FM Arun Jaitley needs to lay a strong foundation in Budget 2016 to ensure supporting business-friendly policies and taxation framework.
Creating the buzz about improving the business environment to capitalise on India’s fastest growing status globally is a good idea. But, for any substantial gain, Finance Minister Arun Jaitley needs to lay a strong foundation in the Budget 2016 to ensure supporting business-friendly policies and taxation framework.
A strong sense of urgency is now clearly visible in the NDA government’s efforts to drive private investment to boost growth.
With one-third of his current five-year tenure already passing, Prime Minister Narendra Modi has decided to meet his council of ministers once every month to take stock of the impact of government policies on the ground, economic affairs secretary Shaktikanta Das has tweeted that the Finance Ministry is organising a two-day India Investment Summit beginning February 4 in New Delhi, to attract foreign investors to invest in various infrastructure projects, and the Department of Industrial Policy and Promotion (DIPP) is working on a national investment grid to promote private investment in different states.
To the government’s advantage, foreign direct investment (FDI) has grown an impressive 16.6% in the first nine months of 2015 at $42.7 billion and this means FY16 could be the year of the highest FDI flows into India.
This, clearly, needs to be accelerated along with the efforts to boost investments by the domestic companies which is severely stressed at present.
The encouraging part here is that the states have started competing with each-other now in offering business-friendly environment and policies.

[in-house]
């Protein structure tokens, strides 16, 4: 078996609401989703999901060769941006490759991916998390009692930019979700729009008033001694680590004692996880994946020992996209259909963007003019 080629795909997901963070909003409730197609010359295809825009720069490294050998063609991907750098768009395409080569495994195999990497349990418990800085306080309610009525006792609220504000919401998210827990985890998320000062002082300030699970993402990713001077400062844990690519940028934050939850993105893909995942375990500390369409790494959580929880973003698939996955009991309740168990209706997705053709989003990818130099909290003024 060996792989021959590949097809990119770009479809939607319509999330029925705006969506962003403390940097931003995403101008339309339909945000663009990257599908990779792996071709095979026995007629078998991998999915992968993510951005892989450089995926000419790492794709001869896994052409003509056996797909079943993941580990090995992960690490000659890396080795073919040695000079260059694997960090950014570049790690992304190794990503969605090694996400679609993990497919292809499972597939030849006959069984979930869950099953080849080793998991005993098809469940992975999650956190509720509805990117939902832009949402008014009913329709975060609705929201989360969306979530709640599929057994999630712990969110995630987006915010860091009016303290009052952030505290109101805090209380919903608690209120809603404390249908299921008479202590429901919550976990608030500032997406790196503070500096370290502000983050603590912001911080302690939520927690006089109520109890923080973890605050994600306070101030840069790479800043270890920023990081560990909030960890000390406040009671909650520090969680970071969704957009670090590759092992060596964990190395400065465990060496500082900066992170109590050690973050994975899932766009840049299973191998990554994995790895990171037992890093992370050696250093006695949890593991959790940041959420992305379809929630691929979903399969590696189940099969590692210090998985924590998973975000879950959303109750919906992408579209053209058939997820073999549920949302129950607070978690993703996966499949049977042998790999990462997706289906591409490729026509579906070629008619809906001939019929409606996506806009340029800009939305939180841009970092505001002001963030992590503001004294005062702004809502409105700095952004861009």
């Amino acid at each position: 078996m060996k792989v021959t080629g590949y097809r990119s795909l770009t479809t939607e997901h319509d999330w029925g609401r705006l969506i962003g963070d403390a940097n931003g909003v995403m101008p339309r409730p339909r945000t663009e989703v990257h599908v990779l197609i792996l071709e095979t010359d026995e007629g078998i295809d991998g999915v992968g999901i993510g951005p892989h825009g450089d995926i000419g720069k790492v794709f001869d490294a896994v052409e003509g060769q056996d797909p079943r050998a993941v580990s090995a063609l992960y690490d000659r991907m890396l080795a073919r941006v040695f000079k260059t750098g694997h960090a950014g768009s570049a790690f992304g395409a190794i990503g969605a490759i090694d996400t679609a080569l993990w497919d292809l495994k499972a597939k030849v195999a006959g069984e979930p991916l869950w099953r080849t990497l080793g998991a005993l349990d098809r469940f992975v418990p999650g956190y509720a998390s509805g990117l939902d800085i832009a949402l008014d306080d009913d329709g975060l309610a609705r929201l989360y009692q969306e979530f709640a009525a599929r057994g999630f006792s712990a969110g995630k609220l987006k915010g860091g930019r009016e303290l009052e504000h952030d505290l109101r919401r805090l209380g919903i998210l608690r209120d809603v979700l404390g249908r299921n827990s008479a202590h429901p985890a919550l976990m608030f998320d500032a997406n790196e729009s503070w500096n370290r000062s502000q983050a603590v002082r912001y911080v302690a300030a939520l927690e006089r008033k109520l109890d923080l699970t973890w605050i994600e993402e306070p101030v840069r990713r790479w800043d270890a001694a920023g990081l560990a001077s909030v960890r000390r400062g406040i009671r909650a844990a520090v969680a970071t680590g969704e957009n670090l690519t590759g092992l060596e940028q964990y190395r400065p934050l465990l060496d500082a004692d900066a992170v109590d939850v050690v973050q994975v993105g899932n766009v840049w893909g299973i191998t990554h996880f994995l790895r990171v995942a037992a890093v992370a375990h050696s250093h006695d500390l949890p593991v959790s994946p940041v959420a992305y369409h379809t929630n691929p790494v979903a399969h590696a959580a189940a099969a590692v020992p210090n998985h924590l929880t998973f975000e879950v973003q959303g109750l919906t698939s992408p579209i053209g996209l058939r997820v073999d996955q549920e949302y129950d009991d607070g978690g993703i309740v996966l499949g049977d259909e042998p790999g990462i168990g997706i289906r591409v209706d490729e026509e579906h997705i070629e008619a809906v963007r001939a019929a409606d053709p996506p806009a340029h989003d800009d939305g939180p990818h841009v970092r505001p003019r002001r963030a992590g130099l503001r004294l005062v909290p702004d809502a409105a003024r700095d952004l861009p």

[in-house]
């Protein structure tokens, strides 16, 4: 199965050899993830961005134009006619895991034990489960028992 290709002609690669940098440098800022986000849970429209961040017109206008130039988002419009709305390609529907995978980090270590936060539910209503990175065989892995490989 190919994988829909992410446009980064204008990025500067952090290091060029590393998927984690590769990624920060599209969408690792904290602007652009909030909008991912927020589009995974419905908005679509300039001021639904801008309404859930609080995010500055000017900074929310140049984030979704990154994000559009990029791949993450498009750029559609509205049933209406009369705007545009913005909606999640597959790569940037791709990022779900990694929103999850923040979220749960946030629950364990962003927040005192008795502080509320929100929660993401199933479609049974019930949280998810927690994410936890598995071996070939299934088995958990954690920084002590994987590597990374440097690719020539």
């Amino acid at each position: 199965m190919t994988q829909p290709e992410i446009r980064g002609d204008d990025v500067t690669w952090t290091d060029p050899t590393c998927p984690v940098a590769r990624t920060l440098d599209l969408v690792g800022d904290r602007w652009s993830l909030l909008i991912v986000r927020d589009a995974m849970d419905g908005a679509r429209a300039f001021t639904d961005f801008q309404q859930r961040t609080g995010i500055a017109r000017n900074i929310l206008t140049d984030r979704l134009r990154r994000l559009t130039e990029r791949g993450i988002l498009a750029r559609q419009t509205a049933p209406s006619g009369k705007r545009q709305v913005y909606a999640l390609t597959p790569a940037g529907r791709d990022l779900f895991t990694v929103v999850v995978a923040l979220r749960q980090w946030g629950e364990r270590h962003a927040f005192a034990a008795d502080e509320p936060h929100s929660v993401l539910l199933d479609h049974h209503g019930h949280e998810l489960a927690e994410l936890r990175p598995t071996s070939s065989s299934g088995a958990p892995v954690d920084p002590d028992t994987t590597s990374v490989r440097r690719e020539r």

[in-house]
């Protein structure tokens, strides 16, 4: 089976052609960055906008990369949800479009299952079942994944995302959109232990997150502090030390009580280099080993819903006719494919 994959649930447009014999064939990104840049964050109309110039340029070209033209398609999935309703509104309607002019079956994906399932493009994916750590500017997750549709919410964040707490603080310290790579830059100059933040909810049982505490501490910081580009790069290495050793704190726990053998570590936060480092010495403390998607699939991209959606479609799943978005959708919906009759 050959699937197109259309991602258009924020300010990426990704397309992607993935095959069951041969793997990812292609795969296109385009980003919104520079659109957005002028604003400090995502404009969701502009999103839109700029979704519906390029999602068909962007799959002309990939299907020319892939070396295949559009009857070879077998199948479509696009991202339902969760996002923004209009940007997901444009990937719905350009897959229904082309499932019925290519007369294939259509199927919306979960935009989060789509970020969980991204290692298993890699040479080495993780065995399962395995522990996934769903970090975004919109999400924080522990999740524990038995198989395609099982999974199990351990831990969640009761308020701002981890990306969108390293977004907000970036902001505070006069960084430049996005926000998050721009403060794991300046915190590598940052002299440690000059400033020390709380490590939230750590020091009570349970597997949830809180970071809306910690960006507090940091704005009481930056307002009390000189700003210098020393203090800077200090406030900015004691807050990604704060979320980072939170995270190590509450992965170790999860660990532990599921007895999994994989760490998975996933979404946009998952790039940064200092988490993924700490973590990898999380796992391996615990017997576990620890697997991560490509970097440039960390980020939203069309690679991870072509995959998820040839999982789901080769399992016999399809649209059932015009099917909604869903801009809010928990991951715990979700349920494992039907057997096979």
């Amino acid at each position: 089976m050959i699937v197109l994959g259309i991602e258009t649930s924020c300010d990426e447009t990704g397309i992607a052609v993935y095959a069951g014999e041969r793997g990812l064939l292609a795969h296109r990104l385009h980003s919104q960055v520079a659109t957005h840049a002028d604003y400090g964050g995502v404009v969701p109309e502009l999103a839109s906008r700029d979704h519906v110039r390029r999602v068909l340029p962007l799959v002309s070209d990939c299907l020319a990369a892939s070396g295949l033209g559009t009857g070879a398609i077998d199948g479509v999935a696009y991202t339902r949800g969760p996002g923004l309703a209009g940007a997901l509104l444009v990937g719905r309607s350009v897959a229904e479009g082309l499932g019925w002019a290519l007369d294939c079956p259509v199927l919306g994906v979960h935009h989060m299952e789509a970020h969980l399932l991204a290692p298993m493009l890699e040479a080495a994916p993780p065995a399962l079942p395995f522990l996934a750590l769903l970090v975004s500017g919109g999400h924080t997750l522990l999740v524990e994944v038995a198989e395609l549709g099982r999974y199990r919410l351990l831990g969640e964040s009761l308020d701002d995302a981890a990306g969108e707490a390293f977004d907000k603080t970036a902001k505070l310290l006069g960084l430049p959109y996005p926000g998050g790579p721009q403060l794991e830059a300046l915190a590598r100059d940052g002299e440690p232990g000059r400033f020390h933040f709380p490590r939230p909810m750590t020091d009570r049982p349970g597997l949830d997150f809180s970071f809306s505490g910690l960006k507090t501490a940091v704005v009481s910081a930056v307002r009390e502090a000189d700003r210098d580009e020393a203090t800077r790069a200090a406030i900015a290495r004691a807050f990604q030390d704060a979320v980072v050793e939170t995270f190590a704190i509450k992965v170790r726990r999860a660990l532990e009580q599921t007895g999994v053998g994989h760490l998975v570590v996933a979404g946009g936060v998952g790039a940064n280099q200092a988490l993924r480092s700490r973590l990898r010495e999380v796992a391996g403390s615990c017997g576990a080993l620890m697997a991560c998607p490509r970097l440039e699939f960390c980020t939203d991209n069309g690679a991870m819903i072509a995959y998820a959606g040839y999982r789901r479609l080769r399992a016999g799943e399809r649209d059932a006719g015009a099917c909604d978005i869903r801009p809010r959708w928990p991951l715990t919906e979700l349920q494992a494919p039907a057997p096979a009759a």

Even a West Bengal, known more for its anti-industry environment, is trying to attract investors in a big way.
Chief Minister Mamata Banerjee earlier this month urged the industrialists attending the Bengal Global Business Summit in Kolkata to invest in the state as, “The state is ahead on every count, especially development parameters…. There is big scope and hope in Bengal. There is cheap labour, sufficient power, skilled manpower. We have a land bank, suitable policies…”, and promised that the state government would ‘work as their employee’.
Whether it is the newly created Andhra Pradesh (after division), or Rajasthan, Haryana, Madhya Pradesh, Tamil Nadu, or even Uttar Pradesh and Bihar, there is increasing competition now among states to improve ease of doing business to attract private investment.
So, the DIPP initiative of creating a National Investment Grid to map business opportunities in different states so that the private sector could be encouraged to invest, is a good idea, provided the states are made an equal partner in this.
The interesting aspect here is that the grid will not only be having the details of the upcoming projects along with the existing ones, but will also list the land available with the central government and public sector undertaking, and also states.
But, for this new buzz on pushing investments to have any substantial impact in driving private investment, the upcoming Budget 2016 will have to spell out a roadmap to usher in business-friendly policies and taxation system.
Thanks to the highly stressed corporate balance sheets, the government’s mid-year review points out that the capital expenditure of the corporate as a share of GDP has declined further from 5.4% in FY14 to 5.2% in FY15.
While there is a need to promote market-linked pricing in different segments like oil and gas and agriculture, FM Arun Jaitley has to balance the needs of the industry in doing away with exemptions and his proposed cut in corporate tax rate from 30% to 25% in the Budget.
PM Modi has already announced that retrospective taxation was a thing of the past and the Finance Ministry has to show how the government will ensure that.
All eyes would be on FM Arun Jaitley on February 29, and this probably is his best chance to silence his critics.